People went from using the opportunity to educate the public to publicly ridiculing the moderators of the show. I read numerous comments stating something along the lines of “I hope they don’t need a nurse anytime soon” because they had upset the wrong profession. What sort of message does that send to the public? I even noted some profanity. Facebook groups started emerging to support boycotting The View in the name of nursing. We went from self-advocacy to angry mob in a matter of a few days. Sadly, these sort of actions and comments do not represent nursing values. We do not withhold care because someone has offended us. We do not respond to a lack of education with ridicule. We do not threaten. Why are we sending out messages that nurses have been angered or the wrong beast has been poked? With our professional reputation on the line, I believe it is up to all of us to maintain our nursing values when we respond and interact on social media. We need to think about the message we send on the behalf of our profession. Clearly our voice can be heard loud and clear, so we need to think about what we want to say with it.
    While I do believe it is good to respond to opportunities to educate the public about what we do, I wonder why we do not use the same gusto to talk about health. Where was the social media outcry when the health accord expired? Where is the spontaneous media campaign about poverty, Indigenous health, seniors care or lack of pharmacare? It seems there are endless health issues that we could be getting enraged about on social media. Our outcry about an uneducated comment quickly resulted in an apology from The View moderators, so I feel it is safe to assume a similar outcry on any health issue would get noticed as well.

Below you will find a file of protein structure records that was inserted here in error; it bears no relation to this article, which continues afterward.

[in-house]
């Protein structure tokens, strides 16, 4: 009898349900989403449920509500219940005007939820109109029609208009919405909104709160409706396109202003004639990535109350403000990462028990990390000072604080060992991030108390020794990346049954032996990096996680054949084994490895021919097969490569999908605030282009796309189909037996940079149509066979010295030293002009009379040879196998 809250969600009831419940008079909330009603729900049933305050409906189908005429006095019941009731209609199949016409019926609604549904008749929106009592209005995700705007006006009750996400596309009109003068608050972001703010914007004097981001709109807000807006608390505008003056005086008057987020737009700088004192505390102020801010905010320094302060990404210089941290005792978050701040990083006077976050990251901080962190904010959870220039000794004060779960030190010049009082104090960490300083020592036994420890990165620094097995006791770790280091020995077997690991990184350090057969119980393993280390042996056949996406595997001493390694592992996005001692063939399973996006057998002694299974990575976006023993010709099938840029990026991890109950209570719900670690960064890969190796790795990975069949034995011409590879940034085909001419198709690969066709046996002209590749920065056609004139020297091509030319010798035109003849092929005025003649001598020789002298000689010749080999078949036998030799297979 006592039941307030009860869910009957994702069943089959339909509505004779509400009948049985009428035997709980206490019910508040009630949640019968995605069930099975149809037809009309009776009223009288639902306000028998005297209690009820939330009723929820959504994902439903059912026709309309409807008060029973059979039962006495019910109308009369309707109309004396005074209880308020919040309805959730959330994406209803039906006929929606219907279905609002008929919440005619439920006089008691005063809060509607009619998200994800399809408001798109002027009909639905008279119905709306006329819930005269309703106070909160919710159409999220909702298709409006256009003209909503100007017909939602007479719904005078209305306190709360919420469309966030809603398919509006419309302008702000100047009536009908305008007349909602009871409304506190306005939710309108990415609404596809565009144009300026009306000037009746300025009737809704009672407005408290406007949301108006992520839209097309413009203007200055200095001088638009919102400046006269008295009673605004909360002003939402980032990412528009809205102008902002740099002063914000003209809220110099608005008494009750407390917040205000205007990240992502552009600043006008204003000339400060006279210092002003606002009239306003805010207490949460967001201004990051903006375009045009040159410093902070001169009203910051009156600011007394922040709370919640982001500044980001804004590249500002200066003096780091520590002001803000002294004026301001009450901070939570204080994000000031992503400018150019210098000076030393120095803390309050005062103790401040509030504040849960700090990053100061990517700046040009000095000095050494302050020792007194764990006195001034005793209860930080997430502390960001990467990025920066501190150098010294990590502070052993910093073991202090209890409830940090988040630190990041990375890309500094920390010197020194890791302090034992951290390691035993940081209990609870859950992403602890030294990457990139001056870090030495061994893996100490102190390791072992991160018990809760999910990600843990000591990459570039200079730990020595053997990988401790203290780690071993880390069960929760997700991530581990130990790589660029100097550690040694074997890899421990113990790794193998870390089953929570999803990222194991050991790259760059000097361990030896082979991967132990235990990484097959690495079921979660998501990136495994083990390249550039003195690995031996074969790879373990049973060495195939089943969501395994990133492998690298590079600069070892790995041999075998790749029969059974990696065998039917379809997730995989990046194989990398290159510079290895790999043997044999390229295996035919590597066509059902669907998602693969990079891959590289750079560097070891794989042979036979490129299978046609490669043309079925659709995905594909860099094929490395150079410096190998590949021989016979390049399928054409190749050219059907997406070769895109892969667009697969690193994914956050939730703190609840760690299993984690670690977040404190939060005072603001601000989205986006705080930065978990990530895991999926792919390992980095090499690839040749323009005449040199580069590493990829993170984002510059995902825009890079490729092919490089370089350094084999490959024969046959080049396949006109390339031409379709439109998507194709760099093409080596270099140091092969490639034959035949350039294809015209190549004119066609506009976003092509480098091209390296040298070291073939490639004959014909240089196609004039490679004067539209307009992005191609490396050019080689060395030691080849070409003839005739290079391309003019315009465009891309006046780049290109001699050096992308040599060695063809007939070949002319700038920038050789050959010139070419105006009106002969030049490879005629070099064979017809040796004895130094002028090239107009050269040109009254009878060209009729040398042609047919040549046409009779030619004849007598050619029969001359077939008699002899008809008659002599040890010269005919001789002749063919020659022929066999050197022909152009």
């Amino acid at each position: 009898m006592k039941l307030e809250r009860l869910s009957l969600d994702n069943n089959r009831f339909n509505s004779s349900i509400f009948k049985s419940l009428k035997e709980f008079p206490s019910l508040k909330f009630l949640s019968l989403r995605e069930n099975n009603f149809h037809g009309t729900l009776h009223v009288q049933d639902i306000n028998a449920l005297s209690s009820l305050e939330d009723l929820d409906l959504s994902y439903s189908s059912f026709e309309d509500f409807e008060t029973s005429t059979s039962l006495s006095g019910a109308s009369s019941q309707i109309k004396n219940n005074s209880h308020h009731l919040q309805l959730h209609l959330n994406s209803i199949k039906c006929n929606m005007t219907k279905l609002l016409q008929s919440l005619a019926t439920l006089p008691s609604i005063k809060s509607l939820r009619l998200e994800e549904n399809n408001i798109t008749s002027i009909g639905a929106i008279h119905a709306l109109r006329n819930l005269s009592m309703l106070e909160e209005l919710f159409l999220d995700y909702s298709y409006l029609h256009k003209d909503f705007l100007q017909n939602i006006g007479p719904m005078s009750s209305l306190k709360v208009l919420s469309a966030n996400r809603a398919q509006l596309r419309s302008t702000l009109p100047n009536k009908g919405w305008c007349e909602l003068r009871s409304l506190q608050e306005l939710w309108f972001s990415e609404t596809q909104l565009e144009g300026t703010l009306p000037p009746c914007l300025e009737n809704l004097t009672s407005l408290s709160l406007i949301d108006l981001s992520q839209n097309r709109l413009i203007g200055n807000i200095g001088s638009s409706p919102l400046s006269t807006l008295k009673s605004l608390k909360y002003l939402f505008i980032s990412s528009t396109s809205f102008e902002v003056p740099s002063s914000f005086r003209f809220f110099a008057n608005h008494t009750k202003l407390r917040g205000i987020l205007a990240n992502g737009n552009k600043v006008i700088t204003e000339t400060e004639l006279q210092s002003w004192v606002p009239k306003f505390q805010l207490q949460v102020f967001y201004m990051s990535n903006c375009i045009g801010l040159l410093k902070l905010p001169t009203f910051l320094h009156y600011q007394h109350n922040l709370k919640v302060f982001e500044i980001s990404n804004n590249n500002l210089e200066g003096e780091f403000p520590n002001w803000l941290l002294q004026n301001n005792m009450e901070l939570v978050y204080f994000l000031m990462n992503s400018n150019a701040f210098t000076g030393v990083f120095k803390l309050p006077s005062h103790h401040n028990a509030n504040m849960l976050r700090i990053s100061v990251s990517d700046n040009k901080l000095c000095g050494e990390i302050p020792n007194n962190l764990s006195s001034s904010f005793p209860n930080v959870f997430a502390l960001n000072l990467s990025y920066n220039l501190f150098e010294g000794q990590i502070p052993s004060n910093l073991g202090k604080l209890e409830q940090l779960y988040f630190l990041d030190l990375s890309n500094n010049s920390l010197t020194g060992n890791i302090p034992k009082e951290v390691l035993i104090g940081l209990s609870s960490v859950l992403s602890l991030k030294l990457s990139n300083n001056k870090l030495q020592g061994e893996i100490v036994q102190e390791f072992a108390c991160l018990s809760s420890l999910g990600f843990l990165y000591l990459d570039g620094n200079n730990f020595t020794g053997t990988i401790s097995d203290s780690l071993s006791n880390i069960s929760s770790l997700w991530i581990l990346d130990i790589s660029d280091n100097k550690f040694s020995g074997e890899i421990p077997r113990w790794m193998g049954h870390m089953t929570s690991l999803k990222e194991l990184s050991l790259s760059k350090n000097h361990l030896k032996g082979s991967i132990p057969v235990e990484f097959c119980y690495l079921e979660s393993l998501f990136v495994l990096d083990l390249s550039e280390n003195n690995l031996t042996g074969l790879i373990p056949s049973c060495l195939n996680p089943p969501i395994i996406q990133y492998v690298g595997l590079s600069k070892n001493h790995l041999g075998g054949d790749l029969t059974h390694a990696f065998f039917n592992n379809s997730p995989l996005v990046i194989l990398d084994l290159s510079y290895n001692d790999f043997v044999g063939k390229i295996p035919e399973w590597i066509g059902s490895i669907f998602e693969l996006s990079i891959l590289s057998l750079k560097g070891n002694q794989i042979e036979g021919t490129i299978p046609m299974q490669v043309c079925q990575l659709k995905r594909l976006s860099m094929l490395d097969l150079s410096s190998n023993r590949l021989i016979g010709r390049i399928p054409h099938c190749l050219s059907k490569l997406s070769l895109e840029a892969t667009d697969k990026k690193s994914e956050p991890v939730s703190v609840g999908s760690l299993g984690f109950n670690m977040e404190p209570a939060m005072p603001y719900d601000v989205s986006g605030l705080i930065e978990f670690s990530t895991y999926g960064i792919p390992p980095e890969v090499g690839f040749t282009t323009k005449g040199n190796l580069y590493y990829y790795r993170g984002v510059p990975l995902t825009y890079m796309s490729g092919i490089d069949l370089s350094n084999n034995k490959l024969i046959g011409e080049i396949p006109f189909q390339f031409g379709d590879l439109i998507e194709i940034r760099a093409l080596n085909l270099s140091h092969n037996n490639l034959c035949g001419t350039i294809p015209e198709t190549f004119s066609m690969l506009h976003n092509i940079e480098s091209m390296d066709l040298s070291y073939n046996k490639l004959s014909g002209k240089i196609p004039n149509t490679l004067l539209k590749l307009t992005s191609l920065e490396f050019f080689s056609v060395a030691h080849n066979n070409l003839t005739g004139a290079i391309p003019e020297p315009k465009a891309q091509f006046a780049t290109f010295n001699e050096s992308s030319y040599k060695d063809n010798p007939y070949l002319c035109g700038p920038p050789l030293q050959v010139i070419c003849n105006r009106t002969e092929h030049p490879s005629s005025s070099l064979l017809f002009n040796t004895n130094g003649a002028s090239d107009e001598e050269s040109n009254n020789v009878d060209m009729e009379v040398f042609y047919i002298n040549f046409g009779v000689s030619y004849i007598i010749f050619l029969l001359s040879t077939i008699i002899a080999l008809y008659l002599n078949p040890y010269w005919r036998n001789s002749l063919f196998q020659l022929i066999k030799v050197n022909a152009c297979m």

Reply
    1. Lori Campbell

      Julia – since we met I’ve been so floored with your ability to put your finger right on an issue and speak it. You’re right. Being mean, biting, disrespectful, and threatening is counterproductive to the message that we are trying to send and who we are as a profession!
      i’ve been really glad to see so many nurses uniting for a message and a cause, and I’m hopeful that we can translate that passion into bigger issues that face healthcare and not just slip back to the sidelines.

      Reply
  4. Melinda Cronk

    Dearest Joy Behar,
    I am a Registered Nurse…you know, just a nurse. I work oncall 5p-8a , 123 hours in a week. I work 7 on and 7 off.
    My one piece of equipment that is vital to my job is that, you know, doctors stethoscope. You see Joy, I am a hospice nurse. I am the one in the middle of the night conducting visits on my hospice patients as they lay dying of some awful, devastating disease surrounded by their family and loved ones.